Traffic Safety Talk Newsletter

Welcome to our Traffic Safety Talk newsletter – the FDOT District Two Community Traffic Safety Program (CTSP) news and information update. Each issue includes recent projects, community outreach events, and safety campaigns. We discuss Traffic Safety Team materials and resources available for members. Digital flipbooks of the most recent newsletters are available. Additionally, we have included the PDF documents below to view current and past editions.

Current Traffic Safety Talk News Update • April 2024 Flip Book:

Click here for the new April Traffic Safety Talk PDF file. In this Bringing You Home Safely Since 1994 issue, various topics and projects include:

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Buckle Up and Slow Down

Hey Guys, Slow Down! There is an over-representation of fatality and injury crashes with young men, ages 18–24, in Northeast Florida rural counties caused by speeding and lower seat belt usage. We aim to reduce traffic fatalities and serious injuries by increasing safety belt usage and reducing excessive speeding.

We want young male drivers between the ages of 18 and 24 to change how they think about speeding and realize it’s not worth the risk to their life or future. After interviewing this target audience in Northeast Florida, we established better insight into some barriers and behavioral determinants of excessive speeding. We found they drove excessively higher speeds than the posted limits more often on rural roadways.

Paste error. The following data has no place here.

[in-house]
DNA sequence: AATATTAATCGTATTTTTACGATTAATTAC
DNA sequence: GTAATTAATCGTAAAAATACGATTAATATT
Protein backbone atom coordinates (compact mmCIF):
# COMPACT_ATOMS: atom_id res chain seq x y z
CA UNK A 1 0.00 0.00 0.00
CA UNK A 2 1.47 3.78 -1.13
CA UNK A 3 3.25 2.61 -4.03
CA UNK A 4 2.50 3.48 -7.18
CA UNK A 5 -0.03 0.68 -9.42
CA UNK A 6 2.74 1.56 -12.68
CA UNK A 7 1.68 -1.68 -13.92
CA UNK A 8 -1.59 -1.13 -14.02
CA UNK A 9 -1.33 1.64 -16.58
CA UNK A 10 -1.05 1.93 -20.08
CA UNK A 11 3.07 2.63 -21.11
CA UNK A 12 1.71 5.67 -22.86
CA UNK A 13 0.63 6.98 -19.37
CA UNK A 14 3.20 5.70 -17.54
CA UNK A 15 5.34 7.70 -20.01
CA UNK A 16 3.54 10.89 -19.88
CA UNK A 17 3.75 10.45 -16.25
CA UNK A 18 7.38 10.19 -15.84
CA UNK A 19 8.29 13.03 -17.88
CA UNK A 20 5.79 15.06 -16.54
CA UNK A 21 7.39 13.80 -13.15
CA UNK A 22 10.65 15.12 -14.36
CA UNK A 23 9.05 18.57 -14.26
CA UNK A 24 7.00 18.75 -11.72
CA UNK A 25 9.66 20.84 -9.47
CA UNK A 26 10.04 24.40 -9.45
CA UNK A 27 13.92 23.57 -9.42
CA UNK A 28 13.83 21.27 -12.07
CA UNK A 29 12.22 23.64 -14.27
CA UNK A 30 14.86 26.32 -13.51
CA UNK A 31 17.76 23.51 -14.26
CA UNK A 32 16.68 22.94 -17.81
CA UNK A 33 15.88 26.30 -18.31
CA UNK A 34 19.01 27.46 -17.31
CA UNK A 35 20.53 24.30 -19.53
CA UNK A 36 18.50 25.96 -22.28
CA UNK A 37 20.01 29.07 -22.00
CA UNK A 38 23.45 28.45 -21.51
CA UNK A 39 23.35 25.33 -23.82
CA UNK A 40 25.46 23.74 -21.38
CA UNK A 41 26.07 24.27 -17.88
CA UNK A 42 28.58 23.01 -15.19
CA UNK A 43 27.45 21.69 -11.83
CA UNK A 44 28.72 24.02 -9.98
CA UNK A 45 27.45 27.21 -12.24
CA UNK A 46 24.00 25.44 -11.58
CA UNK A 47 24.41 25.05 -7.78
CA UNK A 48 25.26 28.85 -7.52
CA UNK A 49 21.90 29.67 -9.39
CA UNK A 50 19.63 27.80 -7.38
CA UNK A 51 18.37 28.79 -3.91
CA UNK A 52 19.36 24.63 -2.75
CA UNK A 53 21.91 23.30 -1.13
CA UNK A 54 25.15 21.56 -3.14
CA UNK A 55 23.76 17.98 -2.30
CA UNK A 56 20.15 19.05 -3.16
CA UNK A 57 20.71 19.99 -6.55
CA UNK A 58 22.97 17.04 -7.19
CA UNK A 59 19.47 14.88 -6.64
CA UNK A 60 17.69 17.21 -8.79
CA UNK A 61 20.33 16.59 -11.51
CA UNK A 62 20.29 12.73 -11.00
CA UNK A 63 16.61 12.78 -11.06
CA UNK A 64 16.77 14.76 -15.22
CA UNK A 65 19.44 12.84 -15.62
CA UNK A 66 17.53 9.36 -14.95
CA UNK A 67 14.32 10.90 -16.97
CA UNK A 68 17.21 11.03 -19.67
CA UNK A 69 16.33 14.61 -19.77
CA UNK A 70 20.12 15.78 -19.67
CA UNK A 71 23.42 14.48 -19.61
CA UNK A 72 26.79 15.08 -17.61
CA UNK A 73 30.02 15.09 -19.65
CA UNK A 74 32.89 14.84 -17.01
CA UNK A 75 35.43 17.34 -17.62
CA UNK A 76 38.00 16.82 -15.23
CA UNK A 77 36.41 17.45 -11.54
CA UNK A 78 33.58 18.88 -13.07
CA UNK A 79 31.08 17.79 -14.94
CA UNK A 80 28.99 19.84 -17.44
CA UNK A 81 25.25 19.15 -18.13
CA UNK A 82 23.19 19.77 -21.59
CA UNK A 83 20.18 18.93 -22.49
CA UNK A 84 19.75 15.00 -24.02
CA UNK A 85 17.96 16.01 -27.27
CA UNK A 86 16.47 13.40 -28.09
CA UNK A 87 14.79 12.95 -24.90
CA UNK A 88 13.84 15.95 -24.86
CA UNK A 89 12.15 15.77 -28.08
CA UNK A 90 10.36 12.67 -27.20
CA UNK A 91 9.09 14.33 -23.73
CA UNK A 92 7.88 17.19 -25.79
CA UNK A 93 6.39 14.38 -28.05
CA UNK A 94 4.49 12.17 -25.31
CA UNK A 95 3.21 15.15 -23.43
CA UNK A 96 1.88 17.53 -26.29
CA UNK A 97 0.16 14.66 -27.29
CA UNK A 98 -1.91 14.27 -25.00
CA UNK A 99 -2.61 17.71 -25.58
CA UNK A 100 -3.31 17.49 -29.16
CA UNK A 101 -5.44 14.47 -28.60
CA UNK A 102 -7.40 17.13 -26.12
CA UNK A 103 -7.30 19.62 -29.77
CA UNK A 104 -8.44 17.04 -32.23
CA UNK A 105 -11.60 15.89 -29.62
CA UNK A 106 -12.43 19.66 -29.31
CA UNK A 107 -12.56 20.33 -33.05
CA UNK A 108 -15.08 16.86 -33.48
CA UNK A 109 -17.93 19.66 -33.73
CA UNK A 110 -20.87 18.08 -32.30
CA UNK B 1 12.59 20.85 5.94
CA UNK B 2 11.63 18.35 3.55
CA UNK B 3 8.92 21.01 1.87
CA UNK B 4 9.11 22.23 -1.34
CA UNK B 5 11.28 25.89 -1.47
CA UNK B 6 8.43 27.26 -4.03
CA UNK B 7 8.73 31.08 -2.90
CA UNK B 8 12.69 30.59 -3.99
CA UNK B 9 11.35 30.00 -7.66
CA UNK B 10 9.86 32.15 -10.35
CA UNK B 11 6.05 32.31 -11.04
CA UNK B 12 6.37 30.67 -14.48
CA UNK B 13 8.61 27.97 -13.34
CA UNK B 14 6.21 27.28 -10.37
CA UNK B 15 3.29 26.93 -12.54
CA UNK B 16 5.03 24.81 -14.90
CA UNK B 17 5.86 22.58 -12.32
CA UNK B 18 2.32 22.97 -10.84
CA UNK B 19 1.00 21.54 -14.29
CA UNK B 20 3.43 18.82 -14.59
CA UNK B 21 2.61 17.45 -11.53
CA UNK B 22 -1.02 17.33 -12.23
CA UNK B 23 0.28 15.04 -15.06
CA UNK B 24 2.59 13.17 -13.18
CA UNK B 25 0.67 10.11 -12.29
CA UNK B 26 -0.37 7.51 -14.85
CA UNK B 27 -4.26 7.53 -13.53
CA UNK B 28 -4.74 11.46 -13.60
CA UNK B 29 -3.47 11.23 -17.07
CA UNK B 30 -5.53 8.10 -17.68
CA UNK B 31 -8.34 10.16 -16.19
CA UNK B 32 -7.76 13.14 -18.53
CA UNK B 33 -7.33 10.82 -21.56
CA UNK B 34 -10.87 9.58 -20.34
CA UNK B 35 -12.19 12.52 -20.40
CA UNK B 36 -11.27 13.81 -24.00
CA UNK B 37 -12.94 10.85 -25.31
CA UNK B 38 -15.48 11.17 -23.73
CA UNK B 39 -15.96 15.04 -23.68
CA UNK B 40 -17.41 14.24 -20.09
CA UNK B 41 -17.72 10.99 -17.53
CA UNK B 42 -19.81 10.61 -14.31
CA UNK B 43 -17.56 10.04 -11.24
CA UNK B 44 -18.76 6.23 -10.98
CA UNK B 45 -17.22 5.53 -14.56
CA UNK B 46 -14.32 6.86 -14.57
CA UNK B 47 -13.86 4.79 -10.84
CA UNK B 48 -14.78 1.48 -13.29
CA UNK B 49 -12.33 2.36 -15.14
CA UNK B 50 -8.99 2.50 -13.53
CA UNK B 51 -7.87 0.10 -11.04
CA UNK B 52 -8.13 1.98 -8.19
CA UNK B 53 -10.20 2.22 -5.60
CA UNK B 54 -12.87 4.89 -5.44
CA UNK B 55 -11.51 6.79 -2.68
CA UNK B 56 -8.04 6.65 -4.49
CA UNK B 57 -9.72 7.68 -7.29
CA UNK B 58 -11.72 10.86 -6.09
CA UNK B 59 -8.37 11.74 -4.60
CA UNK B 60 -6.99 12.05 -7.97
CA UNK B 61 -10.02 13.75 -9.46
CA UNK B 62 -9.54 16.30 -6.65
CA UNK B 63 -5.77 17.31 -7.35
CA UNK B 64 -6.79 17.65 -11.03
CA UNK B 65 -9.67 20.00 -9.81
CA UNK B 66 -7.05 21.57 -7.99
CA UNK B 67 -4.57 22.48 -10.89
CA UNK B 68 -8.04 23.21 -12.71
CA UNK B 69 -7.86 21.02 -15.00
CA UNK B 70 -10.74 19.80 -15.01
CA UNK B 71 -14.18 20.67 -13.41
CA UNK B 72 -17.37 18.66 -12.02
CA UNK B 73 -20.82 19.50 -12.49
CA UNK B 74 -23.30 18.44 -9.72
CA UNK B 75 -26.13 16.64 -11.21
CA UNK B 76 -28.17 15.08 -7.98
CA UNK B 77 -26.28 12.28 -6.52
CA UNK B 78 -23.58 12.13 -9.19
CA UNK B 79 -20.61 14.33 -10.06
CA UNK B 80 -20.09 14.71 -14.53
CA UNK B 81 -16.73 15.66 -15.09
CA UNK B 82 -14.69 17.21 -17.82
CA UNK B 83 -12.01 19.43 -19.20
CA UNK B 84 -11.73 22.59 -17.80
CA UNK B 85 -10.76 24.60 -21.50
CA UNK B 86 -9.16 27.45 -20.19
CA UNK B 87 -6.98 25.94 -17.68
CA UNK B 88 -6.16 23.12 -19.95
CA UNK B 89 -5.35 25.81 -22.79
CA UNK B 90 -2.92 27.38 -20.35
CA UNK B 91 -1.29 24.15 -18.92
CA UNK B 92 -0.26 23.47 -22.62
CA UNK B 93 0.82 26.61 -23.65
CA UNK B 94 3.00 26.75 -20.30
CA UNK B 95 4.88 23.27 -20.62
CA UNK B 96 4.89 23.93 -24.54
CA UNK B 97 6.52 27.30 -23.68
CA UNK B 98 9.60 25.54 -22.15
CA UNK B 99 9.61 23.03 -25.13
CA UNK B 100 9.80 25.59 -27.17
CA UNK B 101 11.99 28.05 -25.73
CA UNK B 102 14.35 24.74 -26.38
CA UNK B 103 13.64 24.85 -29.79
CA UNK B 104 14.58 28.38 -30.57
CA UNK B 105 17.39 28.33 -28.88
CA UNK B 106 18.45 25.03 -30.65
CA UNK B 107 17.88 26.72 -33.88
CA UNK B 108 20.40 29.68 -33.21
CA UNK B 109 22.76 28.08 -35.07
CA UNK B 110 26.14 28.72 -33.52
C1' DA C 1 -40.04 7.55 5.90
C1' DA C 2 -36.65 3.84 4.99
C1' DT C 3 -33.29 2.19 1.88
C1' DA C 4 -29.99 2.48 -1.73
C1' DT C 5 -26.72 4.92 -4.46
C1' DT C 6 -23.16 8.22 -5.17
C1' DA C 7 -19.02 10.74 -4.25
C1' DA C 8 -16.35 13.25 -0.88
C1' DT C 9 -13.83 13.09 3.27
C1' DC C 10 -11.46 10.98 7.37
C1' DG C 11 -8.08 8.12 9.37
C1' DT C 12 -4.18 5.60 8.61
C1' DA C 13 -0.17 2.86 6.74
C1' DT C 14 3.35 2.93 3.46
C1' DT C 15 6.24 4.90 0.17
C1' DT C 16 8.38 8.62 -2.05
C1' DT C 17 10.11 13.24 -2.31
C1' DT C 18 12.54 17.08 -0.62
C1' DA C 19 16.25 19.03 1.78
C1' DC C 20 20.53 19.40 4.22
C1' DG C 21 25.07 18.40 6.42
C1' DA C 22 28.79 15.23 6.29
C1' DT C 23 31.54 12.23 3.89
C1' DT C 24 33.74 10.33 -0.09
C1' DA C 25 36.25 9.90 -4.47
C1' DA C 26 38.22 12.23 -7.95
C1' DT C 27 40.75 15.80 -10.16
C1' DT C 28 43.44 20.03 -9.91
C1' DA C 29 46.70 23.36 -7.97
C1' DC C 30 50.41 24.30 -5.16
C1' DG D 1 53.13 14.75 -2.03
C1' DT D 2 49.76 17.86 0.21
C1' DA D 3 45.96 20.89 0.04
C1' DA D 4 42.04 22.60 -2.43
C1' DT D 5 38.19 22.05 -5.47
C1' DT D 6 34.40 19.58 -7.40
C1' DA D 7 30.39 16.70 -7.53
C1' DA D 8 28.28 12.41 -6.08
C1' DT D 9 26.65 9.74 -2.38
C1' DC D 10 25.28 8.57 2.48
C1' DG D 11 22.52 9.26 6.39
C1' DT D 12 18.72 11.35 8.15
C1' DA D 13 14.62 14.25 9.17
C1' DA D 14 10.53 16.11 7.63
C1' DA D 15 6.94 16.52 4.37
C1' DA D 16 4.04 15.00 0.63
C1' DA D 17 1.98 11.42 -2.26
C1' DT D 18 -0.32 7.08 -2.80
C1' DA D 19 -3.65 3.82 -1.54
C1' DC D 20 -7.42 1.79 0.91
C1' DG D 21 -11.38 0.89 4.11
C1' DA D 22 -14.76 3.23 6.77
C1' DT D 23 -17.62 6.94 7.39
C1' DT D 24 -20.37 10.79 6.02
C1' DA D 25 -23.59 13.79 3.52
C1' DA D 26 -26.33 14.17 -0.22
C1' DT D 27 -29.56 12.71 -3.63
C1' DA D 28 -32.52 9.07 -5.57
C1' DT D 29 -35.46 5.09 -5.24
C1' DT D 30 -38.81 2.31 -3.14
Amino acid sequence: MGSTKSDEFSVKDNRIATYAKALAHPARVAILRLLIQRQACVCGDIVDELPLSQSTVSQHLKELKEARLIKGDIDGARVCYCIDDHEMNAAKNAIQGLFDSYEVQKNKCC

Rural Buckle Up and Slow Down poster and banner

To help change this behavior, we have created a new safety message. The core idea is to save your life and protect your future. We need community outreach and connection to encourage slowing down and making driving safe the norm. Our new materials have country-styled belt buckles that say “Buckle-Up” and “Slow Down” with the message: Life is a journey. Enjoy the ride… safely to reach your destiny. We want young male drivers to feel it’s okay not to be the fastest on the road. 

Life is a highway made of more than asphalt and concrete, filled with cars and people.
These streets connect us and make it possible to go places, be someone, and enjoy the benefits of life.
The long and winding roads take us to our future.
If you don’t slow down and enjoy the journey, you may come to a dead end.
Your family and friends would be devastated, and the world might never know what you could have been.

Buckle Up and Slow Down

Help make buckling up the social norm and driving at safe speeds part of our safety culture.